So yeah. What's that all about?
It's like this: In 1978 or 1979 or thereabouts, I realized I had two passions, two things I was really good at. One was math, which I parlayed into a career in engineering. And one was writing. I had a high school english teacher (shout out to Mr. Herlihy) who turned me on to literature and made Shakespeare come alive. And I found I could turn a phrase. I actually was one of two essay finalists in high school (think I scored a $500 scholarship) and I always felt on some level I took the easy way out going to engineering school - chasing the easier and more sure path.
Now, in those pre-PC days, doing papers and themes often involved typing, and I got good at banging things out, head to paper - on an archaic 1909 Underwood typewriter, the loss of which I still regret. Clack-clack-clack. And despite going to an engineering college, I pretty much avoided engineering as much as possible - minoring in music, and taking every Shakespeare course offered. I wrote long letters to high school friends, but pretty much did nothing with my writing.
Fast forward to the early 90's. Coming off a marriage / divorce, getting into therapy, I started to write: journals at first, then creative writing through some adult ed classes. In those classes, the teacher often pulled me aside after the first assignment and asked "What are you doing here?" I was welcome to stay and work, but really, there was not much they could teach me. Yet those classes produced the small bursts of creativity and growth that I am able to claim from across the years.
I took a job that involved a lot of writing - reports, training programs, applications notes. And I purchased my first computers - an Epson PX-8, then a 286 with a 40 Meg Hard Drive. Life was good. I still remember getting online at 300 Baud, and typing faster than the connection speed!
Eventually, I started writing a great deal. I was involved in the GLBT community and wrote for / eventually edited a monthly newsletter. I wrote essays, chatty pieces, technical tidbits, humor, editorials, advice columns. I continued to write for work - technical papers, apps notes, training programs. I have branched out into websites and create a lot of the content. I've blogged - here, of course, but in a previous blog incarnation as well. I write, I write, I write. If one were to collect my works, it would amount to perhaps 1000 pages of competent and occasionally good content. Not anything worth collecting and publishing - just word upon word, page upon page. Always writing.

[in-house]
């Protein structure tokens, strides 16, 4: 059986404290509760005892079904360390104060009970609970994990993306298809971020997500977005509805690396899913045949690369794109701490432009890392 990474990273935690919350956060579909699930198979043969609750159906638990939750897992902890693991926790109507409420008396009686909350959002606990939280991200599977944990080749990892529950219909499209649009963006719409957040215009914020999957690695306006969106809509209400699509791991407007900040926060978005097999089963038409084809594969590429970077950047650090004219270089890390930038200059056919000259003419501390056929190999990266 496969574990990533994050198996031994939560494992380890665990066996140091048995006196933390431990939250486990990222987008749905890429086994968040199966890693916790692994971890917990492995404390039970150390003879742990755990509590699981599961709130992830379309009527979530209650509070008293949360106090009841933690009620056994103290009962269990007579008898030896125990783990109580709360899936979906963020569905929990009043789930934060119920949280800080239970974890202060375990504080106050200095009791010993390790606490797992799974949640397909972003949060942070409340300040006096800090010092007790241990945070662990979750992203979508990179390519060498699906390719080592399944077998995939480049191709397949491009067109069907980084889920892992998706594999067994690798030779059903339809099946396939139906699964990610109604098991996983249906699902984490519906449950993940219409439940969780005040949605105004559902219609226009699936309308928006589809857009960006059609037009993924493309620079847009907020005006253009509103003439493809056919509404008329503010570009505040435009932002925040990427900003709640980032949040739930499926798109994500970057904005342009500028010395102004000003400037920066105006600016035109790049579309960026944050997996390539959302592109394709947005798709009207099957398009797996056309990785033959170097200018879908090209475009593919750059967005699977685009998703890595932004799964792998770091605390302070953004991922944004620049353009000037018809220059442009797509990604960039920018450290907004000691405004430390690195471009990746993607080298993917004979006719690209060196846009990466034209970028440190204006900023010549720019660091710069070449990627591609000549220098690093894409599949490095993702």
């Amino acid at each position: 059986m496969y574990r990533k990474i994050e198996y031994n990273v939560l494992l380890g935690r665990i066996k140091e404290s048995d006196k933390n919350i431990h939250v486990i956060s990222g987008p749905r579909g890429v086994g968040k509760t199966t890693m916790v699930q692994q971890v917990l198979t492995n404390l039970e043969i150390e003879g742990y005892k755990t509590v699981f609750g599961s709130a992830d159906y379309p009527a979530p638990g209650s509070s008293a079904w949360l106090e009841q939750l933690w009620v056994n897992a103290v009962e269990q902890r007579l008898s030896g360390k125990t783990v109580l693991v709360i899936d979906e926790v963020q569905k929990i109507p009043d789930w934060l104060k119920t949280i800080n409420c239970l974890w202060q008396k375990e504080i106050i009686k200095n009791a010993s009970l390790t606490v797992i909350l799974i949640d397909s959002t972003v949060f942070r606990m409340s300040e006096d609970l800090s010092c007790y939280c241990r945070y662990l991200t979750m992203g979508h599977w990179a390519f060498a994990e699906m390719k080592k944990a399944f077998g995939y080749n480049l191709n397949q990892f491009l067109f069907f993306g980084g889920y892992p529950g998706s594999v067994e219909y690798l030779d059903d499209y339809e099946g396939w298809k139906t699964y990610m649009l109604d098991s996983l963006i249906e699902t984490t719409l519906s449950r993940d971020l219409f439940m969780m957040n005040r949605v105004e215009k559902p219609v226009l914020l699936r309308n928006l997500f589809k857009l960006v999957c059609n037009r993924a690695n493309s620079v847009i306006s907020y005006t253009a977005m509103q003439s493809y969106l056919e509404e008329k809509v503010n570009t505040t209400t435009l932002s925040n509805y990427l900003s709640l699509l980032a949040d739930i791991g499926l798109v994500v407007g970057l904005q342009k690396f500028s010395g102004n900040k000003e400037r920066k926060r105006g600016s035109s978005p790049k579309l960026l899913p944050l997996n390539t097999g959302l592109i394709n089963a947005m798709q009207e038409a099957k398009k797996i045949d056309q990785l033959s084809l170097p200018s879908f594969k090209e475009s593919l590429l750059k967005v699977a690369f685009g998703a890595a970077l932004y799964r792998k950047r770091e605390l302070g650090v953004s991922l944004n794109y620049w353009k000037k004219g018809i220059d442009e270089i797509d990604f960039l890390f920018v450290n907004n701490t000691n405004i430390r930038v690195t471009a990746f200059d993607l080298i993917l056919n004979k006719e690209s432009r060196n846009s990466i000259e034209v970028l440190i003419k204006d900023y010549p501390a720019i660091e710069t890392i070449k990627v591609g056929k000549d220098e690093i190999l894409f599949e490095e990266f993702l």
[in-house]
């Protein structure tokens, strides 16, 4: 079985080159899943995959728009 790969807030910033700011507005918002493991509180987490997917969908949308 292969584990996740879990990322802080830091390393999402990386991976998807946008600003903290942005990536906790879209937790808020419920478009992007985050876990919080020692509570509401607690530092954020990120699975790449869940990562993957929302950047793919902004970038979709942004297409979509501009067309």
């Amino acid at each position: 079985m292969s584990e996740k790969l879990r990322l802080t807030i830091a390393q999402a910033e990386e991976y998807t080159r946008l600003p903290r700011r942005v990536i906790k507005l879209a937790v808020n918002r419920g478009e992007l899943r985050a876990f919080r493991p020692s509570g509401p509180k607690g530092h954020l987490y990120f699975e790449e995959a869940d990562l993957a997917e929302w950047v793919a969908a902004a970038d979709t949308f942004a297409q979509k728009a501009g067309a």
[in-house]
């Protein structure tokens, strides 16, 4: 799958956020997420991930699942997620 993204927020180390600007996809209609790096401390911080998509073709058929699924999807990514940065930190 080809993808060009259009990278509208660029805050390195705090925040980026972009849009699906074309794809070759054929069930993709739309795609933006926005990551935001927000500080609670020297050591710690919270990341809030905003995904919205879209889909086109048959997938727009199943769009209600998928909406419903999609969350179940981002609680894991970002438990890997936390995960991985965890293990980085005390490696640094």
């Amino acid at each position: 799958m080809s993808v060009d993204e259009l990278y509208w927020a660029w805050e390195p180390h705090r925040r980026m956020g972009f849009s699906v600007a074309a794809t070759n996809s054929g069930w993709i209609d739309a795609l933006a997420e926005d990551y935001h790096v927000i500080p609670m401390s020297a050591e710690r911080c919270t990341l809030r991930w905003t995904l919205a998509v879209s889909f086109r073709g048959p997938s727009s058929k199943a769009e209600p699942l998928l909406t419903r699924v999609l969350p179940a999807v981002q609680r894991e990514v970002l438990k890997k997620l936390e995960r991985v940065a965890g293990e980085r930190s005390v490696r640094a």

But all along, I've had a dream. I want to *be* a writer. I want to write for publication - newspaper, magazines, short stories, essays. I want to take an assignment. I want to change the world. I want to touch hearts and souls.
There are two impediments to this dream, however. First, I need a goal: an assignment, a deadline, a purpose, a project. I need something to write for - I do not have a driving passion to create for the sake of creating. I want to write, but I am not sure what I want to write. Second, I need discipline. I need to set aside time to write, time in which I write much or little, where I work hard or doodle. I need to get into the habit of writing, to hone my chops, to explore and experiment.
There has been a lot of change in my personal life of late. Winds bringing new scents, surprising opportunities, and in general gentle seas. I am opening my life and heart up to many new things. Perhaps then, it is time to begin laying the groundwork for my next career.
This weekend, I signed up for a Writer's Workshop. It might be good, or it might be a waste of time. But its something. I want inspiration, I want connection, I want some ideas on how to start. I'm keeping my eyes and ears and heart open for whatever might come along.